This might be a somewhat strange concept, but landscaping alongside roads is ideal for connecting concrete roadways to nature and improving their environmental properties. Plants near the road absorb runoff water and minimize soil erosion, control flooding, and ensure cleaner water supplies.
During the winter, plants alongside roads can act as snow fences preventing snow from drifting into traffic. With increasing awareness about public and environmental health, the idea of growing plants near roads has become widely accepted.
Therefore, if you want to implement successful roadside landscaping, we have a couple of planting tips you might find helpful.
The landscaping along roads
As you travel across the highways, you can see a lot of plants worthy of admiration. Roadside flowers are primarily planted for environmental effect but also to improve the appearance of the roads. On the other hand, you may encounter many native plants that are not chosen for their appearance but for ease of maintenance, hardiness, and adaptability.
Additionally, perennial plants have a better chance of surviving near roads than they would near roadways, and they can be natural habitats for insects and animals.
How to grow plants near roads?
If you want to create a mailbox garden, or perhaps you want to add curb appeal near the roadside portion of your landscape, you need to consider a couple of conditions before growing parts near the road.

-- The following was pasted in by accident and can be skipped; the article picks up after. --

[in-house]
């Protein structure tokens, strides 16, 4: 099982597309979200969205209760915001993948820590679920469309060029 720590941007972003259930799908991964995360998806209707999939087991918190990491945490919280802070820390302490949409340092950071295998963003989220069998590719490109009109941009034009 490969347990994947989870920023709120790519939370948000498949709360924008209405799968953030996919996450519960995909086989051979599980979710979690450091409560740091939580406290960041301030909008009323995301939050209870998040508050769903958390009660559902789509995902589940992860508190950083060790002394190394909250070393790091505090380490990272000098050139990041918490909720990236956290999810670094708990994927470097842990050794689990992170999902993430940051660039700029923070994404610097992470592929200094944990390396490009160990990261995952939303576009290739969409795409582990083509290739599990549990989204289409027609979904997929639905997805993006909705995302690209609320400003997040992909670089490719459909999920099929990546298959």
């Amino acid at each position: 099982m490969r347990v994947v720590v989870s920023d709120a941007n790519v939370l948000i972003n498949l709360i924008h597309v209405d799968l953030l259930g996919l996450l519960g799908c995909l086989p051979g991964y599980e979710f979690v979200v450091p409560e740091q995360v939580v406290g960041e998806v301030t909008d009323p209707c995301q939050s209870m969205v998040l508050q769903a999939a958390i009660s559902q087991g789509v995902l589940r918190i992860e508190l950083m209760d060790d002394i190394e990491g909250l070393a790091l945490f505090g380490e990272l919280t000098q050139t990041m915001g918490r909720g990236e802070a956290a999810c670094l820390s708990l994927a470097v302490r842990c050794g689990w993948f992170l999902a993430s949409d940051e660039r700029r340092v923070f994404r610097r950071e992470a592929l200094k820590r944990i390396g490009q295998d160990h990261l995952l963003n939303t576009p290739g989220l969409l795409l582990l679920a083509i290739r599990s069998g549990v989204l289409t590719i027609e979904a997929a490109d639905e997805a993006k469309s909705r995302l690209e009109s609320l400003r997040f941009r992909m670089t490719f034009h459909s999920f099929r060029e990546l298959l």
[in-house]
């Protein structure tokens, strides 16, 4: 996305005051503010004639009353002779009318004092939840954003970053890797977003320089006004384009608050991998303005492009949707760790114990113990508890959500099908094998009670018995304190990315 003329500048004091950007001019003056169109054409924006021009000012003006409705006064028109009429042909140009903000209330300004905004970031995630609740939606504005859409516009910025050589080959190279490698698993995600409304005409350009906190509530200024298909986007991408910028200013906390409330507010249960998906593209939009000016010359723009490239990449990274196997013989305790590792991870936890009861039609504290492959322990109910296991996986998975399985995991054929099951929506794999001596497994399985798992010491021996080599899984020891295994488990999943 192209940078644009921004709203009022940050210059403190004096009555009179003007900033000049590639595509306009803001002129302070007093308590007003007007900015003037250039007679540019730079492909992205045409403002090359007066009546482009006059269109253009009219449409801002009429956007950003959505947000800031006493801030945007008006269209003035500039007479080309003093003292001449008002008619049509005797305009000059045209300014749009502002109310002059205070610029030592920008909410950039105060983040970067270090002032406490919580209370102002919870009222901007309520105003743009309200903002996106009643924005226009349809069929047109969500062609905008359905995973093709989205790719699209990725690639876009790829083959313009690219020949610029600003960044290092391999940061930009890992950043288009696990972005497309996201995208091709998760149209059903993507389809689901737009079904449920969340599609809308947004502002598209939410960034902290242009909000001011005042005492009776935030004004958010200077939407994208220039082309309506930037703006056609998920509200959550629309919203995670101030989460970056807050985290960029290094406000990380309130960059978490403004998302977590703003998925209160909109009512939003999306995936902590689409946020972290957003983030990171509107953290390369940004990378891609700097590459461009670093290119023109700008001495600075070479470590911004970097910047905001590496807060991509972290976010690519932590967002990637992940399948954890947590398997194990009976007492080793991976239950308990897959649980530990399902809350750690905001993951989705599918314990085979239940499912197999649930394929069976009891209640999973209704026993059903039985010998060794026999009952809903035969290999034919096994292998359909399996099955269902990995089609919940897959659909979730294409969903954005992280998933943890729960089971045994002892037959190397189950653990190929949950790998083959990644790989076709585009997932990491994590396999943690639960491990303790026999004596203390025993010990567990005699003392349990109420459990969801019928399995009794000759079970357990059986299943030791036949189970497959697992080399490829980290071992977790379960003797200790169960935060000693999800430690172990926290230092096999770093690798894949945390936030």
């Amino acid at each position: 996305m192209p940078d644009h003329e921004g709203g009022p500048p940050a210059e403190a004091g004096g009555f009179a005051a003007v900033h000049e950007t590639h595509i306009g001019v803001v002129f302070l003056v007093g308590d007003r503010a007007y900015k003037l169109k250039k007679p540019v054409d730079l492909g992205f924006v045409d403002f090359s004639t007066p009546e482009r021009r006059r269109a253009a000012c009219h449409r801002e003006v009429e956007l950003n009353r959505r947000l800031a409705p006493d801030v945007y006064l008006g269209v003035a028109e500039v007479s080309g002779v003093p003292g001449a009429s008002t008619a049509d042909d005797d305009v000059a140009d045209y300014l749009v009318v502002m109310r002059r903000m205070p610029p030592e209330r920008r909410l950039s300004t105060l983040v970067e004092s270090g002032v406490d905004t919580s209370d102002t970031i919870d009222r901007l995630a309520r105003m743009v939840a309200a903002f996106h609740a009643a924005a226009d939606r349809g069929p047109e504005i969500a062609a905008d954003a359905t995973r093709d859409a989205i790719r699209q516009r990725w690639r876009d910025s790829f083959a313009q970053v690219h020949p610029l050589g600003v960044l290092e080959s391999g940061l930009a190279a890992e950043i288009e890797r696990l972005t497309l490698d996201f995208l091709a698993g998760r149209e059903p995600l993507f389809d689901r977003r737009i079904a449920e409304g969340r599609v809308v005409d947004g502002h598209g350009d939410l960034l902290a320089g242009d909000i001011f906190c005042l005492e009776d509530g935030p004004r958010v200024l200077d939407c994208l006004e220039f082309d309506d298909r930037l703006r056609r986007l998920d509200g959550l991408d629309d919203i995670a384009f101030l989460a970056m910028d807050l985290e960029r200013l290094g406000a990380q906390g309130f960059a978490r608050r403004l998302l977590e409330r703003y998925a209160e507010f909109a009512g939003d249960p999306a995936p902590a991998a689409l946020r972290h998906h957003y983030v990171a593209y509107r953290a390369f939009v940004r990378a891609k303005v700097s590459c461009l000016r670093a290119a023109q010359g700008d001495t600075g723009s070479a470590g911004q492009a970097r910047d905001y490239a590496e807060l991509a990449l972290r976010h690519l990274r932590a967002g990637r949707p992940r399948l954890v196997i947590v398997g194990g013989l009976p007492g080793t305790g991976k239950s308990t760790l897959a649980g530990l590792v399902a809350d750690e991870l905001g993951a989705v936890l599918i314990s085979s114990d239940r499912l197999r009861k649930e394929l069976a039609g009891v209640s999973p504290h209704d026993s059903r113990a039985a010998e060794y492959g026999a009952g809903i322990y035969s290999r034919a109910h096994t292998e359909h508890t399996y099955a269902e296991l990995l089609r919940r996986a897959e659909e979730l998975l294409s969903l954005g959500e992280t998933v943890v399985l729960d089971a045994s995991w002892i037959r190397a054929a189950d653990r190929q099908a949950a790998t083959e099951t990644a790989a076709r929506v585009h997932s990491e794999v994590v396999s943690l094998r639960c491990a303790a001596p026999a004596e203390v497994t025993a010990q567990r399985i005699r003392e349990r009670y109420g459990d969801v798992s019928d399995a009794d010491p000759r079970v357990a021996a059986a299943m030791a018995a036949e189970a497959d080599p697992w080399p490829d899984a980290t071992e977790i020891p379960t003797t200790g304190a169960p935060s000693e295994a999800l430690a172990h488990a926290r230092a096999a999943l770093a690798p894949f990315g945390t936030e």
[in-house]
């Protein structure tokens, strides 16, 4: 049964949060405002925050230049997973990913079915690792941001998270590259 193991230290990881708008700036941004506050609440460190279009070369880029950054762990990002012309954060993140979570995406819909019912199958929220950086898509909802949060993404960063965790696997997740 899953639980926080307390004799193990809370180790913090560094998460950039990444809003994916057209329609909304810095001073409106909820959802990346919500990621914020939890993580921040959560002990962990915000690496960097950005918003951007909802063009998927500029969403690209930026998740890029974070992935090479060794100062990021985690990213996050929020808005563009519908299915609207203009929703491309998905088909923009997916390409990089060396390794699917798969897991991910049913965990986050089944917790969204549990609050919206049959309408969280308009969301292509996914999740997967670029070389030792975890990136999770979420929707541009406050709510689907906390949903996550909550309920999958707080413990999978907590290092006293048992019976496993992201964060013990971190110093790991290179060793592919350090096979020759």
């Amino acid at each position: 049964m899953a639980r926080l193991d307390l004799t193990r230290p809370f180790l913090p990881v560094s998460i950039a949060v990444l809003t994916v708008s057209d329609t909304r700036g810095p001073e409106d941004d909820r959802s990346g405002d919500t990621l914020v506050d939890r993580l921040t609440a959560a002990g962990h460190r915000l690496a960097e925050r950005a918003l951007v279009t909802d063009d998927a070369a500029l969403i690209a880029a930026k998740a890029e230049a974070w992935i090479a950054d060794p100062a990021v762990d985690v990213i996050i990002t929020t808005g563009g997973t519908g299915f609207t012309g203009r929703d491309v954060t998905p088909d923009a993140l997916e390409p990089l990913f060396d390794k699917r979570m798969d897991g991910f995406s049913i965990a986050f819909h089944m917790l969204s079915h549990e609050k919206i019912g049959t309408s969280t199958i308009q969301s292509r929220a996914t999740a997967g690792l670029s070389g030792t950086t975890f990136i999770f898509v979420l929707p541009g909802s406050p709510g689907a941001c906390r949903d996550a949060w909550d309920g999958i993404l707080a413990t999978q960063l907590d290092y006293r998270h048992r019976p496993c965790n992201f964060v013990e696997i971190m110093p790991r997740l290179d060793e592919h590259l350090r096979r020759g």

When you start this process, keep in mind that the site near the road will be generally unfriendly. The soil was disturbed during the construction, and it might not be hospitable for your plants. The wind is also one of the reasons why there is a lack of vegetation.
On top of that, plants are exposed to gas emissions and salty spray during winter. Soil near the roads might not be irrigated, so you must choose plants resistant to drought.
More often than not, you will find grass, shrubs, and trees along the roads because they are easy to maintain and don’t require a lot of money. For instance, it’s enough just to plant a tree and let it grow for years to come.
However, when the roadside includes your portion of the landscape, you might want to address topsoil. Keep in mind that it needs to be loosened and restored. If you aren’t particularly interested in this project, you might hire a landscape designer who isn’t only familiar with particular roadside plants and knows what condition affects different species.
Before you engage in this project, decide on the type of planting. Will it have irrigation? Does it require maintenance? How much money do you plan to spend? How are you going to control the weed? Will you implement fertilization? How will you solve drainage?
As you can see, there are many things to consider when it comes to garden roads and creating a roadside landscape. If you aren’t sure what to do, you can always ask the assistance of a landscape professional.
Common roadside plants
Start with easy ones! Even the majority of children know how to spot dandelions. These flowers are more than just a weed in your yard. They are actually quite healthy and edible, especially leaves and blooms.
This is a widespread plant, but not many people know its name. Its blossoms are white and pink, and it grows in thick patches along the roads.
Queen Anne’s lace
This is a classy flower with an elegant name. Queen Anne’s lace grows tall, usually over knees height. The leaves are fatherly and resemble carrot tops.